Michael Bloomberg’s Everytown For Gun Safety is pushing hard for governors across the country to order gun stores closed during the coronavirus pandemic, and the group’s president says it’s “shameful and nonsensical” for the federal government to classify the firearms industry as part of the critical workforce deemed essential under Department of Homeland Security guidelines.
In a new op/ed at CNN, John Feinblatt claims that allowing gun stores to remain open will only add to the burdens that hospitals are facing.
At least 4.6 million American children live in homes with unsecured guns, and many of those children are now confined to those homes, with lots of free time on their hands — and lots of new worries. Recently, a 13-year-old in New Mexico was killed when his cousin allegedly shot him with a gun that the cousin said he brought home to “protect” himself during the pandemic. In addition, parents — especially parents who own guns — should be aware that research has shown a link between social isolation and suicide in young people.
What Feinblatt doesn’t say about that tragic killing in New Mexico was that the 19-year old who shot his cousin actually pointed the weapon at the 13-year old and pulled the trigger. Twice.
[Patricio] Arroyo, who was shot in the torso and had no pulse, was pronounced dead at a hospital. Relatives told police they were all hanging out in the living room when [Anthony] Padilla walked out of a bedroom with a shotgun he had been storing there.
Arroyo’s brother told police Padilla “racked” a round into the chamber, pointed it at the teen and shot him. He said he thought Padilla was just “joking around” before the gun went off and all the relatives police spoke to believed it was an accident.
Padilla told police he had bought the gun months before at a gun shop and had been storing it at his aunt and uncle’s because his mother didn’t allow guns in the house. Padilla said he had shot the gun many times and would always make sure it was unloaded before storing it under his cousin’s bed.
Padilla told police he was taking the gun home for protection amid the COVID-19 scare. He said he pulled the trigger once and nothing happened, he then “racked” the gun and pulled the trigger 2 feet from Arroyo.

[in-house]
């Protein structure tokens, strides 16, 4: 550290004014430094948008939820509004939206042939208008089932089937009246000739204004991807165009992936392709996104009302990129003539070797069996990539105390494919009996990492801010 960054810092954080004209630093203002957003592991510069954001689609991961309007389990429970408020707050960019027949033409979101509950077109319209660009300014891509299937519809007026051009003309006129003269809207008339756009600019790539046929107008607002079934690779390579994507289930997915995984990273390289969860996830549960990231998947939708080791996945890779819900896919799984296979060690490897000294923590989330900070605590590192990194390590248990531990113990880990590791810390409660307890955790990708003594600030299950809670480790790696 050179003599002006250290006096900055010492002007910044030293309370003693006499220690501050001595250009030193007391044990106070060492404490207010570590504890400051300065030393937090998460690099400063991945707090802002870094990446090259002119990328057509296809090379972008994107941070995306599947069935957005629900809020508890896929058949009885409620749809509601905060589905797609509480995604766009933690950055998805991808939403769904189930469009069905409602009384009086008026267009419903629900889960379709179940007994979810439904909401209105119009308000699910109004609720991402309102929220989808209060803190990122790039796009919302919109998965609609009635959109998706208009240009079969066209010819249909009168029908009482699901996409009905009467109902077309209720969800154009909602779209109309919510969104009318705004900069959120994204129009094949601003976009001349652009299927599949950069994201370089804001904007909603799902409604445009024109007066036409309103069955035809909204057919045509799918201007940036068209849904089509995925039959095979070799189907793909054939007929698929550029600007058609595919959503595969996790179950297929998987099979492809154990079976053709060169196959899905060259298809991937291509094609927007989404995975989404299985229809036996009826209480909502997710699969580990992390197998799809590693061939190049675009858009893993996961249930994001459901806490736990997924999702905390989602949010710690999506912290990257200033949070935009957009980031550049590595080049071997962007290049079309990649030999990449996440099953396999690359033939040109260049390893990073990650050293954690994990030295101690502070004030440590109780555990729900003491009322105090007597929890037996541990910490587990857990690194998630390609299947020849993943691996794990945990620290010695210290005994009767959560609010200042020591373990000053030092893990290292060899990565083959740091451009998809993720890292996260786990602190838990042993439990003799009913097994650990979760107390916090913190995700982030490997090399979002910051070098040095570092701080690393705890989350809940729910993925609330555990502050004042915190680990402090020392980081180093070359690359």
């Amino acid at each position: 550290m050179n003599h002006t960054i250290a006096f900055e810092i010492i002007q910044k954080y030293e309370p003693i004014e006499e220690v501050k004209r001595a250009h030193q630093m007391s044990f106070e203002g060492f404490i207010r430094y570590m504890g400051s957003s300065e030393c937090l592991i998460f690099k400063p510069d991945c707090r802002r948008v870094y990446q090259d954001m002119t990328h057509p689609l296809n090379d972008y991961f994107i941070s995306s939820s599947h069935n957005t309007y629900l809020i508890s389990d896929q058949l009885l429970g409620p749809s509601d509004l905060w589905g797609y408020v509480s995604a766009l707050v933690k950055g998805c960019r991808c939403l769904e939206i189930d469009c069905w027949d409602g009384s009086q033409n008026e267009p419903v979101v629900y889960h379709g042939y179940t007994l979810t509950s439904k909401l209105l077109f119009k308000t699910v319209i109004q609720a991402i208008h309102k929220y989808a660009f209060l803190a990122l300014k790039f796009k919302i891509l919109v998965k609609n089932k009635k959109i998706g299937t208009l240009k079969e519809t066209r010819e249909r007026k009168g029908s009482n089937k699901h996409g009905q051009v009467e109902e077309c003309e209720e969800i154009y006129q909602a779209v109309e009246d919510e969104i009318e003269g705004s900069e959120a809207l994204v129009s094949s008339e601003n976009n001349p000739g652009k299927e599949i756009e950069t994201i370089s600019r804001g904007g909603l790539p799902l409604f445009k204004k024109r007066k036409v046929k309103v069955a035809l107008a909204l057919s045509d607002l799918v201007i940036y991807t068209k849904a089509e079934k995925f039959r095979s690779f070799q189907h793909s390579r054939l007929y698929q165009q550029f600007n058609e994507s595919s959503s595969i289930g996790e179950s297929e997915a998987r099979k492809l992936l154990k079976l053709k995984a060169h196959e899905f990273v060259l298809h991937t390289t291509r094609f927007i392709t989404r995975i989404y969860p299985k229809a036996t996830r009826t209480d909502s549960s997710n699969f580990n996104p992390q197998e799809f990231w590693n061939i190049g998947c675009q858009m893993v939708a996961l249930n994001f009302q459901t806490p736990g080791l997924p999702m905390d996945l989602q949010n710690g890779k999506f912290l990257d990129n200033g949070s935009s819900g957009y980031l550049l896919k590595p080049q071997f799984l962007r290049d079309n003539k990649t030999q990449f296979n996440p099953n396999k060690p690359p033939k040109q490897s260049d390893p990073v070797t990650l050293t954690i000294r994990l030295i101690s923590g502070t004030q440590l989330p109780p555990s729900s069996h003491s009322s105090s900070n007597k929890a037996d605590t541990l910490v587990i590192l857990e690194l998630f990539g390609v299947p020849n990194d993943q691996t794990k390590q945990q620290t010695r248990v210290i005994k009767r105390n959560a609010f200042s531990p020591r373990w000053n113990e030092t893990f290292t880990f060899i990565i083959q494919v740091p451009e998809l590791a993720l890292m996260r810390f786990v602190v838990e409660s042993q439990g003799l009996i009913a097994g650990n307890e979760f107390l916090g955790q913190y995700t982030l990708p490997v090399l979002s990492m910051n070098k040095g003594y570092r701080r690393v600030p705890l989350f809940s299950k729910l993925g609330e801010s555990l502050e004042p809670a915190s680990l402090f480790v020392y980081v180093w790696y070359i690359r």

In other words, this wasn’t a case of coronavirus panic, but an egregious violation of the basic rules of gun safety. Padilla’s been arrested and is rightfully facing charges in the death of his cousin, but Feinblatt is spinning this case as an example of why all Americans should be deprived of their right to acquire a firearm for self-defense during the current state of emergency.
Of course Feinblatt and his merry band of gun banners don’t want Americans buying firearms in the best of circumstances, much less during an emergency, but there’s another benefit for gun control advocates if governors order gun stores closed: many of them won’t be able to re-open their doors once the pandemic has passed. A recent poll by the U.S. Chamber of Commerce found that a quarter of all small businesses are at risk of a permanent shutdown thanks to the impact of the coronavirus and the stay-at-home orders found in most states, and gun control advocates would be thrilled to see local gun shops shuttered forever as a result of temporary orders to close.
Feinblatt is rightfully concerned about an increase in suicides and domestic violence during the stay-at-home orders, but the answer isn’t to strip Americans of their constitutionally protected rights. Instead, we need to ensure that mental health resources are available for those who are struggling, we as individuals need to reach out to our friends and family to check in on those we care about, and as a society we need to make sure that vulnerable individuals can leave abusive situations, and protect themselves if they cannot.
We also need to ensure that gun stores and ranges remain open, albeit with social distancing measures in place, to ensure that those wanting to exercise their rights for the first time can do so, as well as enabling new gun owners to get some hands-on training with their firearm. Preventing law-abiding Americans from acquiring firearms and ammunition for self-defense won’t stop bad actors, but it will stop good people from defending themselves when necessary.